1971, A Clockwork Orange came to be one of the finest examples of the conversion of the 60’s to the 70’s. Violence, sex, alcoholism and crime became more exploited, making films edgier, and more gripping and therefore, introduced new concepts and ideas for filmmakers. It was a time for experimentation, exploitation and excitement. From Salo to Eraserhead, it is easy to see the new changes to Hollywood and the world of cinema ended in a decade of new styles.

Martin Scorsese also shone during this period of time. With films like Taxi Driver and Mean Streets, he was slowly becoming iconic to the business. The same goes for Steven Spielberg, director of Jaws and Close Encounters of the Third Kind during the 70’s, which put him on the map. Now, both these directors are considered Hollywood’s greatest, and with their productions throughout the years, it is hard to argue this.

Let us not forget about the overseas filmmakers. Werner Herzog and Raine Fassbender, two German directors were also showing their capabilities. Herzog made Nosferatu: Phantom of the Night, which turned out to be almost as good as the silent original with its dark tone and use of shadows. Fassbender’s unusual romance tale names Ali: Fear Eats the Soul is highly entertaining as it shows disgusting intolerance, and problems with marriage. The film is short and sweet and among my favourite 70’s films, and films in general. Oh and let us not forget Federico Fellini with Roma and whatnot.

The 70’s is ultimately a decade I would love to have lived in. With the passion and artistic brilliance it is hard not to love the films from this decade. There were plenty of low-budgeted successes and some blockbusters that summed it up as a decade of great strength and change in the industry. There were great films I did not give mention to much such as Chinatown, The Deerhunter and Mean Streets. However, to keep this 2-part post a little shorter, I tried to write about the definitive ones that show 70’s cinema at its best, and weirdest. In other words, no one cared what was being made and the world exploded with creativity. To conclude I would like to thank you for reading my post and I would be interested in what you think of 70’s cinema and what your favourite decade is.


  1. I was wondering why you made the cut-off year be 1976... Got a lot of stuff written after you go through the years. Good write-up, EVEN IF you ignored George C. Scott :P

  2. Ironically, I just wrote an essay on this exact topic for my history class. You and I both touched on some similar stuff, and I agree that the seventies was certainly an influential decade for film. What I'm surprised you didn't mention was Apocalypse Now, which is (so I hear) one of the best films of the 70's, and how the 70's improved certain genres for films. You talked about Alien and Cabaret, but I'm surprised you didn't mention The Rocky Horror Picture Show and the immense influence that had, as well as the influence that 1978's Superman had on the comic-book film genre. Oh well, you brought up a lot of good points and this is a solid post nonetheless. I read your first one as well, and congratulations on making it to 300!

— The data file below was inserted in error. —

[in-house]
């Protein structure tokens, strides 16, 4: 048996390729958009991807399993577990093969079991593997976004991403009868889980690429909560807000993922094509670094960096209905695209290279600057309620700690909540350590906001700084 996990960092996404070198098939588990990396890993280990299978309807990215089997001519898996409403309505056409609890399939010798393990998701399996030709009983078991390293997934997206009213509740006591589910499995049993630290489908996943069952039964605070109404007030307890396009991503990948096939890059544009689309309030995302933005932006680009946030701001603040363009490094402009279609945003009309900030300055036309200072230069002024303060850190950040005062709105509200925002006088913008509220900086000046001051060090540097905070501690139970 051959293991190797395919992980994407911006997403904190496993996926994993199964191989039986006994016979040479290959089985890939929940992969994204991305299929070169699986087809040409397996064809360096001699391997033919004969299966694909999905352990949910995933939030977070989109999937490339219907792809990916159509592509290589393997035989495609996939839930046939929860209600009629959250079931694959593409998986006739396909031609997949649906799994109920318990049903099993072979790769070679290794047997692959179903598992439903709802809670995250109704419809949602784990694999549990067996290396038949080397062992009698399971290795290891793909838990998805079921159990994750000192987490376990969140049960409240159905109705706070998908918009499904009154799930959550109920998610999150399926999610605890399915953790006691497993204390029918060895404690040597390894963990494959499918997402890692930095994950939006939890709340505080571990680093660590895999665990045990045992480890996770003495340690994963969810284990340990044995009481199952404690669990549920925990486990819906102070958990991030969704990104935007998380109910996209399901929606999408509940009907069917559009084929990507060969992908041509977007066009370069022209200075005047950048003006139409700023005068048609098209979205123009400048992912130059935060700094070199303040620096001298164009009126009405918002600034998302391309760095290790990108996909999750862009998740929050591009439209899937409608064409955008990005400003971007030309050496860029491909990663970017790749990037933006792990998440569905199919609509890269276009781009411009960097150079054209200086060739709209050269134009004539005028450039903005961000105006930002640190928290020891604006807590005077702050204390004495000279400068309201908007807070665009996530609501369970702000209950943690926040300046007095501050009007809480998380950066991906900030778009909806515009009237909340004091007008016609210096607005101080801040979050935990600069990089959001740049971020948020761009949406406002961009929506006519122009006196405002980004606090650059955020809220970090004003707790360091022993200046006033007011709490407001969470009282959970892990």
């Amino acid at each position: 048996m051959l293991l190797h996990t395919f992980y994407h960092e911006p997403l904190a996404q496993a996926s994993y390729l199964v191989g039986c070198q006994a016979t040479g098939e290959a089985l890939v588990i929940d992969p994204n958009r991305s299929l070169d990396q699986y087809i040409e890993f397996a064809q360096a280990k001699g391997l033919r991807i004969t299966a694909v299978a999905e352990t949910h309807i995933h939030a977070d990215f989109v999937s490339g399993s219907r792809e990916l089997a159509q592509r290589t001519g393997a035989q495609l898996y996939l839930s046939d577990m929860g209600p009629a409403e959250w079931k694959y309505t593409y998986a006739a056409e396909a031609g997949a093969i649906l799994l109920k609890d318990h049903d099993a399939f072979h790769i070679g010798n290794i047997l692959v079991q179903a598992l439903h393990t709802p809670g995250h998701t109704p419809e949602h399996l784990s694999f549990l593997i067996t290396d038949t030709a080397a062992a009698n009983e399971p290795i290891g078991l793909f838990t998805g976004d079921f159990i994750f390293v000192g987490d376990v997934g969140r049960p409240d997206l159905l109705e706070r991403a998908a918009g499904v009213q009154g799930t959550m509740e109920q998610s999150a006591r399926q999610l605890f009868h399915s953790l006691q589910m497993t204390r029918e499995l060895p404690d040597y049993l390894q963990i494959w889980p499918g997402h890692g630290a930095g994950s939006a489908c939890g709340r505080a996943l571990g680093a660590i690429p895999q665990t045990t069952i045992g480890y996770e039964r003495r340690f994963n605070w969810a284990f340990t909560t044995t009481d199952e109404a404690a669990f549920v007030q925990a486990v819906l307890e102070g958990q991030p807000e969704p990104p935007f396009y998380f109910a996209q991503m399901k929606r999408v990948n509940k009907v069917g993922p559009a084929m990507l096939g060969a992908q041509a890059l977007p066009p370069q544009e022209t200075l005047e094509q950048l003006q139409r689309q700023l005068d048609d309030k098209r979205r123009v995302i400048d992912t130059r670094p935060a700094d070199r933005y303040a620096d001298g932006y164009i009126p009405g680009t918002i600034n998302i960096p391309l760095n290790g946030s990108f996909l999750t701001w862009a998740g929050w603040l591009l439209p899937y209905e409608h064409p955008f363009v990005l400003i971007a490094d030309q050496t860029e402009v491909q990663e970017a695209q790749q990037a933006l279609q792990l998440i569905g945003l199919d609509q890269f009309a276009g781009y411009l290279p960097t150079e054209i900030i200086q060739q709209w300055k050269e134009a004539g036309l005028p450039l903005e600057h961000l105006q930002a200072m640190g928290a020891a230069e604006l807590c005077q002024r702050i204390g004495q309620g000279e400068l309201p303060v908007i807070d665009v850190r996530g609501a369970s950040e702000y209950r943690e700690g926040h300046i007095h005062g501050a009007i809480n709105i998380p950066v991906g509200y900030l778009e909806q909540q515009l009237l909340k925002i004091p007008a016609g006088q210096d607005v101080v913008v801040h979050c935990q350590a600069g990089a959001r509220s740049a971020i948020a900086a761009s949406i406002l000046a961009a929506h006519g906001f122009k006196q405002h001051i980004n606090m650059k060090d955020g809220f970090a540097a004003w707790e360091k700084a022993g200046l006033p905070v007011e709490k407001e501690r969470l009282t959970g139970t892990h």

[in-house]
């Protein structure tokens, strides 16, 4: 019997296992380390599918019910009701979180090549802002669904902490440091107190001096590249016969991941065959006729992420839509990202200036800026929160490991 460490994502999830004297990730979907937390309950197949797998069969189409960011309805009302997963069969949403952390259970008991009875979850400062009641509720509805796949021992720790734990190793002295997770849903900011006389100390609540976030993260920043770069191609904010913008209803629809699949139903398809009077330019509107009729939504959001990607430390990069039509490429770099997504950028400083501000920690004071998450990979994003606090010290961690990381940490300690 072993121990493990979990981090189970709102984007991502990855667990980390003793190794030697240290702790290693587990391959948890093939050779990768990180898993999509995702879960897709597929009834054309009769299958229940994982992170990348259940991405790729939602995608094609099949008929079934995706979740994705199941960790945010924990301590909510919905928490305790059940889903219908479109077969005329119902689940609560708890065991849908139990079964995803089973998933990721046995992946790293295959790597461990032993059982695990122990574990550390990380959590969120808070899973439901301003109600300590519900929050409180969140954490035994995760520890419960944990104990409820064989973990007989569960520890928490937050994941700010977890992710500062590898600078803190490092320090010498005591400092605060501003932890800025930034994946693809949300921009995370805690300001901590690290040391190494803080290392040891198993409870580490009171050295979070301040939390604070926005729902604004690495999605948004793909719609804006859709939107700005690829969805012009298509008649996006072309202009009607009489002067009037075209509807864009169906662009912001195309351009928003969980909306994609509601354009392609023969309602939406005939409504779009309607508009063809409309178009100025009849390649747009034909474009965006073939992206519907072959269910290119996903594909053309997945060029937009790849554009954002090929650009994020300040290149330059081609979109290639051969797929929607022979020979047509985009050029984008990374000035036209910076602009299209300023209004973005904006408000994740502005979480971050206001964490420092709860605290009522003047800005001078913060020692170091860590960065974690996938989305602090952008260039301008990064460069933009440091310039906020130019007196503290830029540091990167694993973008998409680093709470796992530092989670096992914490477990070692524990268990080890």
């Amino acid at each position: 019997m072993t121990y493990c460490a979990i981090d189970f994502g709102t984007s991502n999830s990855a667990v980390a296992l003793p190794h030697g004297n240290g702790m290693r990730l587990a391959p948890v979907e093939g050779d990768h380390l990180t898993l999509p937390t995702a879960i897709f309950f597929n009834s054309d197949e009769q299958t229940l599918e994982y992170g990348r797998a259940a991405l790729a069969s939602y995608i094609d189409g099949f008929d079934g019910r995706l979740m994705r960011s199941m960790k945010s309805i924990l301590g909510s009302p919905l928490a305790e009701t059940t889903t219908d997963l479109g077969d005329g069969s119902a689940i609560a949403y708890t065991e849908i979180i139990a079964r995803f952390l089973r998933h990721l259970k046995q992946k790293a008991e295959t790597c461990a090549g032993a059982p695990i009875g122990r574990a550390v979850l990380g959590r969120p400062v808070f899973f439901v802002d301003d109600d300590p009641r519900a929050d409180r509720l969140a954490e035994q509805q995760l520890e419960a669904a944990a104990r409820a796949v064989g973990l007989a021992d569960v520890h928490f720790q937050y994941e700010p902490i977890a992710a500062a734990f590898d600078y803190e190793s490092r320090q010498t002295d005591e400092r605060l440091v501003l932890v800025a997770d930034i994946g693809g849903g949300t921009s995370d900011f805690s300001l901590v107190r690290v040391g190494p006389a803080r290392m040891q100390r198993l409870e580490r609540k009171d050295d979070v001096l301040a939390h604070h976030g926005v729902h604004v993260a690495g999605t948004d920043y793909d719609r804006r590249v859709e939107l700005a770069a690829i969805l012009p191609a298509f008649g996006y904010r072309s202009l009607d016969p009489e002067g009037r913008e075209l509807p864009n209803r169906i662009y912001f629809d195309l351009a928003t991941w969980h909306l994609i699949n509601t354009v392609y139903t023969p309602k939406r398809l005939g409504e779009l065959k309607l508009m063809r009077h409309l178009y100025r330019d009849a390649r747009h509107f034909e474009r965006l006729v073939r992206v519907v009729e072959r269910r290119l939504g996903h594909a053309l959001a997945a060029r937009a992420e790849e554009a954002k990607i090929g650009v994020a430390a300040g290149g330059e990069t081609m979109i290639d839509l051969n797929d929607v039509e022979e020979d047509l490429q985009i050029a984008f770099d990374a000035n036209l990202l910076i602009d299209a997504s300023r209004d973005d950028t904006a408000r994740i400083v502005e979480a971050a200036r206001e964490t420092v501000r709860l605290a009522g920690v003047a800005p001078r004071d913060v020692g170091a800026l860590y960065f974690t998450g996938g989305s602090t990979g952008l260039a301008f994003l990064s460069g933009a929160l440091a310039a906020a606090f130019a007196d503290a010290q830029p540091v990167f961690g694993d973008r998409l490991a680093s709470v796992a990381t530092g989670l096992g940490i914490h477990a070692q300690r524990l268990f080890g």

3. Well, I lived through the 70s, but as a child. My family also didn't have much money so I rarely ever got to see a movie. Star Wars might have been only the second or third film I ever saw in a theater. Even though there technically were VCRs and tapes to play on them in the late 70s, those didn't really take off until the 80s, so if you didn't see a movie in the theater, you had to wait a couple of years and watch a censored version on broadcast TV.

  4. The 70s was an era in which filmmakers pushed the boundaries to what you can show on screen, but The Exorcist is an important film, no matter what your personal opinion is of it. It revolutionized the horror, broke the Box Office record (until Jaws came along) and still is, inflation adjusted, the most successful R rated film of all time.

  5. Ah yes, I should have mentioned Rocky Horror. I forgot about some films. I have not seen Apocalypse now yet, so I left it out. Thanks for your comment and reading.

  6. I always wondered what it would be like to be a film buff 30 or 40 years ago, when there was no home media or computers to download, watch and stream movies. It must have been a rich persons hobby, to see 3-7 films in a week in cinemas. Thank you for your comment, interesting story.

  7. I have just went back and mentioned the exorcist, I forgot about it. And yes, regardless of opinion, it is influential. Thanks for reading!

  8. Heisatthemovies12 April 2012 at 18:12

    There is no decade that can be compared to the 70's. It can be divided into 2 parts : the American New Wave (1970-1974) and the early Blockbuster Era (1975-1979) It is post-traditional (as you say) and pre-franchise, sequel, repetition era! The only thing good about contemporary cinema is the large output of independent films and the proliferation of the film festival, Thank you Robert Redford. I like this blog site.

  9. Heisatthemovies12 April 2012 at 18:17

    The thing I remember is how old the theaters were. I saw a British import titled Venom in a NYC Broadway theater after ditching school. I was the only one in the vast theater that dated to the 1920's. And no multiplexes!